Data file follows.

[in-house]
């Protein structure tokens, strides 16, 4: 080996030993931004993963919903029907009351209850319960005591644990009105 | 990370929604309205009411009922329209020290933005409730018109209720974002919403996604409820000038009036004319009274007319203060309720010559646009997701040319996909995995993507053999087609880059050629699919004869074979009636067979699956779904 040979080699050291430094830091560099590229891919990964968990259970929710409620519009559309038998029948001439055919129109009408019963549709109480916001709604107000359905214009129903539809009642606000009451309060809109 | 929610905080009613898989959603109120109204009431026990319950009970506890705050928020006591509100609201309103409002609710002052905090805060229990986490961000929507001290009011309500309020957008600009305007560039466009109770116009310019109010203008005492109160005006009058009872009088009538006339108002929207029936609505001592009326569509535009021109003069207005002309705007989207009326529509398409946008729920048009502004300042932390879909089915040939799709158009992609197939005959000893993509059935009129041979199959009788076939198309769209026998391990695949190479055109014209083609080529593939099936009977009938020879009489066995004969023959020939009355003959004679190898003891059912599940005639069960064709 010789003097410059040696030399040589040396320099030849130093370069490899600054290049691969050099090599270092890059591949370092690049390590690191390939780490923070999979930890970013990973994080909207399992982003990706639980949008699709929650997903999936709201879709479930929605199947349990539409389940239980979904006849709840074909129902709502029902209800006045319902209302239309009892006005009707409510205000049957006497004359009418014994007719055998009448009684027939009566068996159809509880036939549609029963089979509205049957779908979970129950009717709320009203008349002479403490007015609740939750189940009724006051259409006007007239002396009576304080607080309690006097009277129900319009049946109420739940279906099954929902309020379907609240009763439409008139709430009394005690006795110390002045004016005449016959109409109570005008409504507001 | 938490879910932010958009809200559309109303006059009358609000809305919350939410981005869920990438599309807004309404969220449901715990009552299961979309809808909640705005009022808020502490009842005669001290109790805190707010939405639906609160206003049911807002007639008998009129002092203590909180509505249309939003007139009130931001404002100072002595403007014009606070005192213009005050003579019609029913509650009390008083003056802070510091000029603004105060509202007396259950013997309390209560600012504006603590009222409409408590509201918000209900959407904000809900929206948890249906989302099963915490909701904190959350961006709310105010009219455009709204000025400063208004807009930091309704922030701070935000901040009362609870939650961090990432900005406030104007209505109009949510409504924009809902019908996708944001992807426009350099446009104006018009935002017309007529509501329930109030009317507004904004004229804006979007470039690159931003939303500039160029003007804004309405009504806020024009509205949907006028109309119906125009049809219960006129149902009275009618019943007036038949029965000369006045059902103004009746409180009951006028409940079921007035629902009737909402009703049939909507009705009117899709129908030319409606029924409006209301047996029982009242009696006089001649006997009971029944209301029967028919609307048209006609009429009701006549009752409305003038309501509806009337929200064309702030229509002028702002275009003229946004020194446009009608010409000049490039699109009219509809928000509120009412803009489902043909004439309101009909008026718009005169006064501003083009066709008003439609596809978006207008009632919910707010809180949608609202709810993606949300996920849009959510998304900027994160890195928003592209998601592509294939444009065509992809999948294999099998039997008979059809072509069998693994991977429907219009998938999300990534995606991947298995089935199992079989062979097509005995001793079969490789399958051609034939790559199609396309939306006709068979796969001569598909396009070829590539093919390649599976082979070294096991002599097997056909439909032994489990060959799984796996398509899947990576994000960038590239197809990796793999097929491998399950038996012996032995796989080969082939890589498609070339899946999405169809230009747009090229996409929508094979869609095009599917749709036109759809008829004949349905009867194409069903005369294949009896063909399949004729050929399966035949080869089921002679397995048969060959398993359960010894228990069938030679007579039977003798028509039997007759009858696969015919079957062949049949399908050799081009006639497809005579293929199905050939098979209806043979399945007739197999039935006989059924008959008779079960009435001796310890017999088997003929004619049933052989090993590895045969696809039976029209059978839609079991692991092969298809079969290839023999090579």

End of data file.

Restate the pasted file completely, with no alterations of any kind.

[in-house]
């Protein structure tokens, strides 16, 4: 080996030993931004993963919903029907009351209850319960005591644990009105 | 990370929604309205009411009922329209020290933005409730018109209720974002919403996604409820000038009036004319009274007319203060309720010559646009997701040319996909995995993507053999087609880059050629699919004869074979009636067979699956779904 040979080699050291430094830091560099590229891919990964968990259970929710409620519009559309038998029948001439055919129109009408019963549709109480916001709604107000359905214009129903539809009642606000009451309060809109 | 929610905080009613898989959603109120109204009431026990319950009970506890705050928020006591509100609201309103409002609710002052905090805060229990986490961000929507001290009011309500309020957008600009305007560039466009109770116009310019109010203008005492109160005006009058009872009088009538006339108002929207029936609505001592009326569509535009021109003069207005002309705007989207009326529509398409946008729920048009502004300042932390879909089915040939799709158009992609197939005959000893993509059935009129041979199959009788076939198309769209026998391990695949190479055109014209083609080529593939099936009977009938020879009489066995004969023959020939009355003959004679190898003891059912599940005639069960064709 010789003097410059040696030399040589040396320099030849130093370069490899600054290049691969050099090599270092890059591949370092690049390590690191390939780490923070999979930890970013990973994080909207399992982003990706639980949008699709929650997903999936709201879709479930929605199947349990539409389940239980979904006849709840074909129902709502029902209800006045319902209302239309009892006005009707409510205000049957006497004359009418014994007719055998009448009684027939009566068996159809509880036939549609029963089979509205049957779908979970129950009717709320009203008349002479403490007015609740939750189940009724006051259409006007007239002396009576304080607080309690006097009277129900319009049946109420739940279906099954929902309020379907609240009763439409008139709430009394005690006795110390002045004016005449016959109409109570005008409504507001 | 938490879910932010958009809200559309109303006059009358609000809305919350939410981005869920990438599309807004309404969220449901715990009552299961979309809808909640705005009022808020502490009842005669001290109790805190707010939405639906609160206003049911807002007639008998009129002092203590909180509505249309939003007139009130931001404002100072002595403007014009606070005192213009005050003579019609029913509650009390008083003056802070510091000029603004105060509202007396259950013997309390209560600012504006603590009222409409408590509201918000209900959407904000809900929206948890249906989302099963915490909701904190959350961006709310105010009219455009709204000025400063208004807009930091309704922030701070935000901040009362609870939650961090990432900005406030104007209505109009949510409504924009809902019908996708944001992807426009350099446009104006018009935002017309007529509501329930109030009317507004904004004229804006979007470039690159931003939303500039160029003007804004309405009504806020024009509205949907006028109309119906125009049809219960006129149902009275009618019943007036038949029965000369006045059902103004009746409180009951006028409940079921007035629902009737909402009703049939909507009705009117899709129908030319409606029924409006209301047996029982009242009696006089001649006997009971029944209301029967028919609307048209006609009429009701006549009752409305003038309501509806009337929200064309702030229509002028702002275009003229946004020194446009009608010409000049490039699109009219509809928000509120009412803009489902043909004439309101009909008026718009005169006064501003083009066709008003439609596809978006207008009632919910707010809180949608609202709810993606949300996920849009959510998304900027994160890195928003592209998601592509294939444009065509992809999948294999099998039997008979059809072509069998693994991977429907219009998938999300990534995606991947298995089935199992079989062979097509005995001793079969490789399958051609034939790559199609396309939306006709068979796969001569598909396009070829590539093919390649599976082979070294096991002599097997056909439909032994489990060959799984796996398509899947990576994000960038590239197809990796793999097929491998399950038996012996032995796989080969082939890589498609070339899946999405169809230009747009090229996409929508094979869609095009599917749709036109759809008829004949349905009867194409069903005369294949009896063909399949004729050929399966035949080869089921002679397995048969060959398993359960010894228990069938030679007579039977003798028509039997007759009858696969015919079957062949049949399908050799081009006639497809005579293929199905050939098979209806043979399945007739197999039935006989059924008959008779079960009435001796310890017999088997003929004619049933052989090993590895045969696809039976029209059978839609079991692991092969298809079969290839023999090579």